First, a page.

Afghanistan has seen a spate of terror attacks over the past two weeks, with some 130 people killed. Both major militant groups, the Taliban and ISIS, have been blamed for the carnage, like reported by atimes.com.
The Taliban has a long history in Afghanistan, while ISIS militants, who are equally assertive, are newcomers. While the Taliban operates exclusively within the country’s borders, ISIS also focuses on neighboring states, which is why Tajikistan, Uzbekistan, and Turkmenistan are bracing for attacks.
Central Asian governments feel like they are caught between a rock and a hard place as experienced jihadists return to their home countries. Armed both with combat and propaganda skills, they can successfully take advantage of corrupt bureaucracies failing to tackle social and ethnic problems. On the other hand, according to a Soufan Group report, some ISIS returnees are seeking new theatres of jihad, such as Afghanistan.
Experience has shown that strengthening borders by tightening customs controls is not a sufficient response. It is the core of the problem that must be addressed. First of all, when it comes to ISIS fighters returning to their home countries, we should take a constructive rather than an emotional approach. The crucial point is that jihadists leaving conflict zones in the Middle East are not a monolithic entity.
Joseph Fitsanakis, an intelligence and national security expert at Coastal Carolina University, stressed:
“ISIS returnees should be looked at as individual cases, because they are returning to their homes with a variety of different reactions to their experience. Some — the most devoted members — are unreconstructed jihadists and will re-enter militant life as soon as they are given a chance. Others, however, are disillusioned by the overall experience abroad, as well as by the fate of the organization they once supported. They were told that the creation of the Islamic State was God’s will, so the bloody demise of the ISIS effort is making them reconsider their beliefs and future allegiance to jihadist doctrines. Many more are traumatized by what they have seen and want to put it behind them, and live a normal life. In the very least, these returnees are extremely valuables sources of intelligence for us and require individual attention. It is not easy to do that because it takes a lot of resources, time and money, but it is an essential step that must happen,” Fitsanakis said.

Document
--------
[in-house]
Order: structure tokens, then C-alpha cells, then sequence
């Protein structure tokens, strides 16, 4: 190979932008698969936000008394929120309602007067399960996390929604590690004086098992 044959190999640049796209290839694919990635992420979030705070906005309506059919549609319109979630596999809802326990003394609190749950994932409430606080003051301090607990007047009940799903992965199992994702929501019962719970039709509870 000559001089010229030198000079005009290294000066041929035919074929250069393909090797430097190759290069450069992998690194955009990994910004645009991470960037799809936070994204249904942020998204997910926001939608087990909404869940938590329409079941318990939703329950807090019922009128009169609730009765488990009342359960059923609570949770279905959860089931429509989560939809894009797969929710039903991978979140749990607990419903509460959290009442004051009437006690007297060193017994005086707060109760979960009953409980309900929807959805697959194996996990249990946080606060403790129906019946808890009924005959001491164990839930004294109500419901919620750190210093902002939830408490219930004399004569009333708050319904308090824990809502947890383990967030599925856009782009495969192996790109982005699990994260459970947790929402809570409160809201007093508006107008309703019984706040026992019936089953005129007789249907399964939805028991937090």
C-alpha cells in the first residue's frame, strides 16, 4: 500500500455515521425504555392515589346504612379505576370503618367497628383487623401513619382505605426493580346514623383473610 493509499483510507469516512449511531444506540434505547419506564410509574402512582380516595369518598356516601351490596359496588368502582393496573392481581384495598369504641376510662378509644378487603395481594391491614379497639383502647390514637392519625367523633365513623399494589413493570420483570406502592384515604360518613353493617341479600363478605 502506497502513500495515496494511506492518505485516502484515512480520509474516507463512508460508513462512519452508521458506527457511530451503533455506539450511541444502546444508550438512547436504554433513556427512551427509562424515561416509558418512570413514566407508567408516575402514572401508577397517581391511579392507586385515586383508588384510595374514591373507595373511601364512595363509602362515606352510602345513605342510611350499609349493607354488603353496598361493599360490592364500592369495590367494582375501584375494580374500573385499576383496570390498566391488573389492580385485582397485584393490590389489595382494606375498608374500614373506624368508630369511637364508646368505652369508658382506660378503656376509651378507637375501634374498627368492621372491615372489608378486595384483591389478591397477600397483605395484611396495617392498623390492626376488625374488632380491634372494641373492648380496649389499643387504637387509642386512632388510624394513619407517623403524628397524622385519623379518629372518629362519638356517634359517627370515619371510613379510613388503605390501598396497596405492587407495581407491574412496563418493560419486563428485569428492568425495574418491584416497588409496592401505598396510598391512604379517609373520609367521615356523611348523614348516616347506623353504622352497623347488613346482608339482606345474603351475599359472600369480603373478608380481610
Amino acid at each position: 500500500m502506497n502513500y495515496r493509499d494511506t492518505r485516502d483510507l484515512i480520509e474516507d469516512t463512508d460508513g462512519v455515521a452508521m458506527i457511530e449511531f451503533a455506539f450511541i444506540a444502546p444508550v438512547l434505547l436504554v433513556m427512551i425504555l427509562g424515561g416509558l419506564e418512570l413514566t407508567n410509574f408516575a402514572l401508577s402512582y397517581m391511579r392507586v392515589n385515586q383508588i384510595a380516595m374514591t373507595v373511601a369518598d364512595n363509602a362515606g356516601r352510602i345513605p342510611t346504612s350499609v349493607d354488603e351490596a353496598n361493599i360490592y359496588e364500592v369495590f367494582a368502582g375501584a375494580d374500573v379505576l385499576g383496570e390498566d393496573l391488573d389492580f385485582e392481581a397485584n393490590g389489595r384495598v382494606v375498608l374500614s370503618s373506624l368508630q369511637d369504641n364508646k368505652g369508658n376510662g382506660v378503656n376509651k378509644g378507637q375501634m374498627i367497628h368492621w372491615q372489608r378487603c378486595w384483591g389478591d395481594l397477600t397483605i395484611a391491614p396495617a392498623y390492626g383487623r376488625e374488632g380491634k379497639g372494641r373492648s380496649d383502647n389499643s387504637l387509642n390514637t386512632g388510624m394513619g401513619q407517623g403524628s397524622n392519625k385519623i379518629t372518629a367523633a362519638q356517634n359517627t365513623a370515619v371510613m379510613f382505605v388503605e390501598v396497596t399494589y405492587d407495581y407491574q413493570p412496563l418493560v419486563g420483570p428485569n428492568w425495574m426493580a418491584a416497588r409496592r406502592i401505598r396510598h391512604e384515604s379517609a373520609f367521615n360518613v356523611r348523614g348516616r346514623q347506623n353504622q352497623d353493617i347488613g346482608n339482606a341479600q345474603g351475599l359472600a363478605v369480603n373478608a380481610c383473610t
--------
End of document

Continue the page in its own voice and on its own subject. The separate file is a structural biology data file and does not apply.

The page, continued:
Indeed, instead of isolating ISIS returnees, it is more productive to exploit their experience and knowledge, using them as a weapon against ISIS itself. A constant flow of radical Islamic propaganda generates new recruits; therefore, the experienced fighters, though valuable, are not actually irreplaceable. Whereas for Central Asia’s security services, foreign fighters are priceless, providing a deeper insight into the enemy’s thinking. Such an approach offers plenty of opportunities. For example, in his book “Understanding Terror Networks,” Marc Sageman, an American counter-terrorism expert, suggests repentant jihadists seeking public forgiveness can play an important role in countering Islamist propaganda.